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photos of  scalloped hammerhead sharks

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nd110. Scalloped Hammerhead Sharks (Sphyrna lewini), schooling. Galapagos, Pacific Ocean.
underwater photo of schooling Scalloped Hammerhead Sharks Galapagos
nf11. Scalloped Hammerhead Sharks (Sphyrna lewini), schooling. Cocos Island, Costa Rica, Pacific Ocean
Scalloped Hammerhead Sharks (Sphyrna lewini) stock picture Costa Rica
nf12. Scalloped Hammerhead Sharks, schooling
Scalloped Hammerhead Sharks photograph. Sphyrna lewini. Galapagos
nf92. Scalloped Hammerhead Shark amidst fish, upward view
dramatic silhouette image of Scalloped Hammerhead Shark, Pacific Ocean


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   vitals                                                              bio
common
name
Scalloped Hammerhead Shark
scientific name Sphyrna lewini
range Worldwide, most tropical and warm temperate seas
viewing
hotspots
Galapagos, Cocos Island Costa Rica, Baja Mexico
habitat Coastal, open ocean, and offshore pinnacles
size To 13 feet (4m)
diet Fish, cephalopods
trivia Nursery areas in shallow, turbid coastal waters; often afraid of scuba diverís exhaled bubbles; surface to 1000 feet (300m) deep
Witnessing a school of one hundred hammerheads soar overtop is one of the most magical of underwater encounters. For reasons still unknown, Scalloped Hammerhead Sharks, Sphyrna lewini, group together during certain times of the year near offshore pinnacles and seamounts in places such as Wolf and Darwin Islands in the Galapagos, Malpelo Island off Colombia, and Cocos Island Costa Rica. Perhaps itís for reproductive or social reasons, or maybe itís a resting place on a mysterious migration.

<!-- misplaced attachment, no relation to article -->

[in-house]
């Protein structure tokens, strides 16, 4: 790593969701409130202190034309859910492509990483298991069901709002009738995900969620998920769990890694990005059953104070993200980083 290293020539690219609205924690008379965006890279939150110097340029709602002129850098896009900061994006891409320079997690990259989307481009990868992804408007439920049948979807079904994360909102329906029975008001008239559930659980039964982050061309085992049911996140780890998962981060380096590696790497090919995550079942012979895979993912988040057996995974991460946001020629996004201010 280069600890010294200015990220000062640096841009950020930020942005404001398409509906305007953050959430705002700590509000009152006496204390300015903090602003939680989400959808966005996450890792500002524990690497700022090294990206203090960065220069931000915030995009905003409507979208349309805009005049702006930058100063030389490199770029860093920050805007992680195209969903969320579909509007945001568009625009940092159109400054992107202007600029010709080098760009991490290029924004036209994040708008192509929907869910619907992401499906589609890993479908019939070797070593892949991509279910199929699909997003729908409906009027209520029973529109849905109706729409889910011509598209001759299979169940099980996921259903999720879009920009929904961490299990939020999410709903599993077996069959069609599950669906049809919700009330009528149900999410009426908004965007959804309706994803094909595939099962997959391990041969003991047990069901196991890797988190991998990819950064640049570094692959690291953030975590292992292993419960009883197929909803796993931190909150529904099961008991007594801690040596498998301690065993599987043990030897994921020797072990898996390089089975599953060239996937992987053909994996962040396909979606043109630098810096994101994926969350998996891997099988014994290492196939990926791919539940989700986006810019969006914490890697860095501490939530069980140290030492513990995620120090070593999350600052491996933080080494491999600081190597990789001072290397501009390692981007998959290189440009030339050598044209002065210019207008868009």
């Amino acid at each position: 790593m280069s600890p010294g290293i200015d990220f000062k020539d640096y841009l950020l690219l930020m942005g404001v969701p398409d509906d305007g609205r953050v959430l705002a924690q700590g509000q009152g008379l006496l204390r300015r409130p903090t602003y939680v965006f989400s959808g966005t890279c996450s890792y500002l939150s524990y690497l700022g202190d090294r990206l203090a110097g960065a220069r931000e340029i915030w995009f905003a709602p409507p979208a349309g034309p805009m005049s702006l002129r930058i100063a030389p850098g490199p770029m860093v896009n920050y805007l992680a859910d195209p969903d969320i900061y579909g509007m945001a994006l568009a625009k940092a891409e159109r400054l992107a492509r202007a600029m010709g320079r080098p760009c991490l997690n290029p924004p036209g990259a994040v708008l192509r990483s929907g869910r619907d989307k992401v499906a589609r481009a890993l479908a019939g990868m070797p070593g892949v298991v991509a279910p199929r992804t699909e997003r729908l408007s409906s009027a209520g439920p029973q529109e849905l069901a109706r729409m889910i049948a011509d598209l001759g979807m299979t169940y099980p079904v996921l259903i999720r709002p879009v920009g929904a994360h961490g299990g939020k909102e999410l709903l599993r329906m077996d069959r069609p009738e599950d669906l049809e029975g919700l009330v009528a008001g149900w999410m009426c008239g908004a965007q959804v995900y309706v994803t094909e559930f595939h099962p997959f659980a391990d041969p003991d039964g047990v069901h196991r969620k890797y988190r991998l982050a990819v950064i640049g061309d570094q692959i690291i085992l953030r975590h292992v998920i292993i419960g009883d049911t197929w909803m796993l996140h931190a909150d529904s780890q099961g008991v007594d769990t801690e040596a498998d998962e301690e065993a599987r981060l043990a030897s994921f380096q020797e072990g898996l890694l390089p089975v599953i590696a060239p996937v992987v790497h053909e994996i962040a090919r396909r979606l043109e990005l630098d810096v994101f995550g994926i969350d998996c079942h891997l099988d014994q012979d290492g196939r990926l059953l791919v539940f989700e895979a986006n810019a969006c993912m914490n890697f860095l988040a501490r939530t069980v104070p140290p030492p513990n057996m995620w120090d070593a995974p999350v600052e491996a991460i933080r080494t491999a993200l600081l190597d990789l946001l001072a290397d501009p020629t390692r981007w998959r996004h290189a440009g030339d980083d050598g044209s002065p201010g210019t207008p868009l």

This is the most abundant and widely distributed of the large hammerhead species. Like other sharks, scalloped hammerheads have a sophisticated sensory system, with specialized electroreceptive organs such as the ampullae of Lorenzini on the snout underside. These help the shark to detect weak electric fields given off by fish, even those buried under the sand. Hammerheads also have a magnetic sense, which may aid in long distance migrations. Smell, sight, and hearing are also highly developed. The hammerheadís unique head shape no doubt improves electroreceptive and olfactory perception by spreading these sensory organs over a broad area.
     Hammerheads are among the most highly evolved (advanced) of all sharks. Sharks are cartilaginous fish, meaning the skeletons have no true bone but are composed of cartilage. Sharks first appear in the fossil record more than 400 million years ago, long before the dinosaurs.

 

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